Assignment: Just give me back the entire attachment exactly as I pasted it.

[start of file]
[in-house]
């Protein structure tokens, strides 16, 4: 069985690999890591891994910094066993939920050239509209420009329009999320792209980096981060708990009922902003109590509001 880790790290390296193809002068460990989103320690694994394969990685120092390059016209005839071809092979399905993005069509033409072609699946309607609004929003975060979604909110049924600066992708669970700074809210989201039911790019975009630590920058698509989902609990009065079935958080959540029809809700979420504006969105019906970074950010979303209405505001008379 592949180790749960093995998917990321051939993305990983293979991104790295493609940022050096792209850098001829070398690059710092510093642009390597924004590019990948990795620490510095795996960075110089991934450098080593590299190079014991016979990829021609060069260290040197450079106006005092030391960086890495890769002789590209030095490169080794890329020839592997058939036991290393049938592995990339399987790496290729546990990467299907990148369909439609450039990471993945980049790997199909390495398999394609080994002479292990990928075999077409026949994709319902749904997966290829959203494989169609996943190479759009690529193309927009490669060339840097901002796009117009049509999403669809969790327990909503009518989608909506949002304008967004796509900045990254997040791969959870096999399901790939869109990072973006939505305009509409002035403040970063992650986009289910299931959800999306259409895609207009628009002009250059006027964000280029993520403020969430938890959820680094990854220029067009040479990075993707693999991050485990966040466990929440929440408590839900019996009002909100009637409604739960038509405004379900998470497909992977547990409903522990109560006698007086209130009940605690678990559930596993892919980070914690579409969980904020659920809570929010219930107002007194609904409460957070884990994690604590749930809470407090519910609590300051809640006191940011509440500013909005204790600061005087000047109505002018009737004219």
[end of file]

[in-house]
């Protein structure tokens, strides 16, 4: 069985690999890591891994910094066993939920050239509209420009329009999320792209980096981060708990009922902003109590509001 880790790290390296193809002068460990989103320690694994394969990685120092390059016209005839071809092979399905993005069509033409072609699946309607609004929003975060979604909110049924600066992708669970700074809210989201039911790019975009630590920058698509989902609990009065079935958080959540029809809700979420504006969105019906970074950010979303209405505001008379 592949180790749960093995998917990321051939993305990983293979991104790295493609940022050096792209850098001829070398690059710092510093642009390597924004590019990948990795620490510095795996960075110089991934450098080593590299190079014991016979990829021609060069260290040197450079106006005092030391960086890495890769002789590209030095490169080794890329020839592997058939036991290393049938592995990339399987790496290729546990990467299907990148369909439609450039990471993945980049790997199909390495398999394609080994002479292990990928075999077409026949994709319902749904997966290829959203494989169609996943190479759009690529193309927009490669060339840097901002796009117009049509999403669809969790327990909503009518989608909506949002304008967004796509900045990254997040791969959870096999399901790939869109990072973006939505305009509409002035403040970063992650986009289910299931959800999306259409895609207009628009002009250059006027964000280029993520403020969430938890959820680094990854220029067009040479990075993707693999991050485990966040466990929440929440408590839900019996009002909100009637409604739960038509405004379900998470497909992977547990409903522990109560006698007086209130009940605690678990559930596993892919980070914690579409969980904020659920809570929010219930107002007194609904409460957070884990994690604590749930809470407090519910609590300051809640006191940011509440500013909005204790600061005087000047109505002018009737004219």